Hi again, > > However, I strongly > > disagree with the INSTALL wording if that's the case! It makes it sound > > like Matt's patch is only "suggested", but it honestly seems to be REQUIRED > > when mysql support is enabled in vpopmail. > > The INSTALL file is right.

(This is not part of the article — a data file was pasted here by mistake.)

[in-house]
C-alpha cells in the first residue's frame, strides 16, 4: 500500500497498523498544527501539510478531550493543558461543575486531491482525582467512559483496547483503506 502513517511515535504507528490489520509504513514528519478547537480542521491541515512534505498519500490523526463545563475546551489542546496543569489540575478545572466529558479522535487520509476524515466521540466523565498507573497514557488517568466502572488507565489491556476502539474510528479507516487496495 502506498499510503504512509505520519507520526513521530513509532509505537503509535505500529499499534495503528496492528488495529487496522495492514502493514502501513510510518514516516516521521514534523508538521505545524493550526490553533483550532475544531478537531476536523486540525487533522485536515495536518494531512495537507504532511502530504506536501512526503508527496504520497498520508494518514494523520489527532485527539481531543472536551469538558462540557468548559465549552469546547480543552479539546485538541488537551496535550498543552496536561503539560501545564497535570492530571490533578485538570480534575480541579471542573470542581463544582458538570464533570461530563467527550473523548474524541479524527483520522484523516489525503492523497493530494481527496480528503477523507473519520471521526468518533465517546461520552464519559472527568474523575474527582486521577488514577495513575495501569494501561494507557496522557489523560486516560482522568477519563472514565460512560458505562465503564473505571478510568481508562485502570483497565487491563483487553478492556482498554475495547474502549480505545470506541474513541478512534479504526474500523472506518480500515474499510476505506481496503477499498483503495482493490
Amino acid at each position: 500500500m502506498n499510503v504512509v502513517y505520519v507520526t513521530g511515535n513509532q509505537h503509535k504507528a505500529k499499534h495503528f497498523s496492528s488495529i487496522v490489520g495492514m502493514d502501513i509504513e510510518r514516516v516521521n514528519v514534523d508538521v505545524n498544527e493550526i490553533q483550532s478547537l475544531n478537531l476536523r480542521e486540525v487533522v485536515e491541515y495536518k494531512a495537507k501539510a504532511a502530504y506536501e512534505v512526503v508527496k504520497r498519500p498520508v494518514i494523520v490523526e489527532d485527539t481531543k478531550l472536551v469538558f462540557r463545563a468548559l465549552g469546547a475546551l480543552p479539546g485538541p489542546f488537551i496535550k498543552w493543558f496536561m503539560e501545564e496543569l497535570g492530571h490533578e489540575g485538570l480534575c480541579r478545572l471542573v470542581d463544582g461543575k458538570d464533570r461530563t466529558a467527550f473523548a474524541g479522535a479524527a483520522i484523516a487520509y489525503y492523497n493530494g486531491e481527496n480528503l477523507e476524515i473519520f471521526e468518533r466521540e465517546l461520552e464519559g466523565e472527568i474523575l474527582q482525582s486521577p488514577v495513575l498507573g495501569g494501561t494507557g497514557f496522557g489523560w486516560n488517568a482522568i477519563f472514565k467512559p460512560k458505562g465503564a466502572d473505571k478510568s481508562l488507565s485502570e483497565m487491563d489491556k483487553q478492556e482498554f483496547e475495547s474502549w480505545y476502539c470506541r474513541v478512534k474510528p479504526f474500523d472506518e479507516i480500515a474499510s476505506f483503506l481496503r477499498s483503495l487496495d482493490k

Short note; quoting the INSTALL file: --- begin --- 13. For sites using the mysql module and --enable-roaming-users=y it is highly suggested to use Matt Simersons tcpserver-mysql patch. This removes the need for vpopmail to compile a tcp.smtp.cdb file for each pop authentication. Instead, tcpserver looks directly into the vpopmail mysql table of IP's. --- end --- It is correct that the tcpserver-mysql patch removes the need for vpopmail to compile a tcp.smtp.cdb file for each pop authentication. That's true, the _need_ for that functionality is removed - but not the functionality itself! vpopmail still compiles a tcp.smtp.cdb file, so the tcpserver-mysql patch doesn't mean anything to vpopmail. As vpopmail doesn't know of you're using the tcpserver-mysql patch, it has no way to know that it doesn't have to update tcp.smtp.cdb. I don't think there's a big performance hit using the tcpserver-mysql patch, as reading from a cdb file is already extremely fast. Thus, the benefit isn't in tcpserver itself; but it's the _possibility_ to remove the time-consuming tcp.smtp.cdb rebuild functionality from the vpopmail code. If you don't do that (manually), the tcpserver-mysql patch doesn't mean anything better to you compared to a working cdb setup without it. To make that patch really usable, vpopmail needs a way to know that it doesn't have to update tcp.smtp.cdb, maybe a ./configure parameter like "--i-use-the-tcpserver-mysql-patch-and-thus-do-not-need-cdb-updates". In some situations (like yours, Jesse), the tcpserver-mysql patch seems to act as a "fix", but it actually is a different thing. Your problems have been with file permissions, not with vpopmail requiring a patch that's marked as optional/suggested. It only looks like a fix because its totally different approach doesn't depend on file permissions. And, while we're at it... the newest README.mysql file tells us to... #define MYSQL_UPDATE_SERVER "localhost" #define MYSQL_UPDATE_USER "root" #define MYSQL_UPDATE_PASSWD "secret" #define MYSQL_READ_SERVER "localhost" #define MYSQL_READ_USER "root" #define MYSQL_READ_PASSWD "secret" >From a security perspective, it should be preferred to use a dedicated MySQL user instead of "root"; this would highly reduce the danger that a possibly table-corrupting vpopmail bug would have on MySQL data. Yes, it's the user's choice, and MySQL administrators should already know that, but IMHO the README.mysql file should set a good example here. Jonas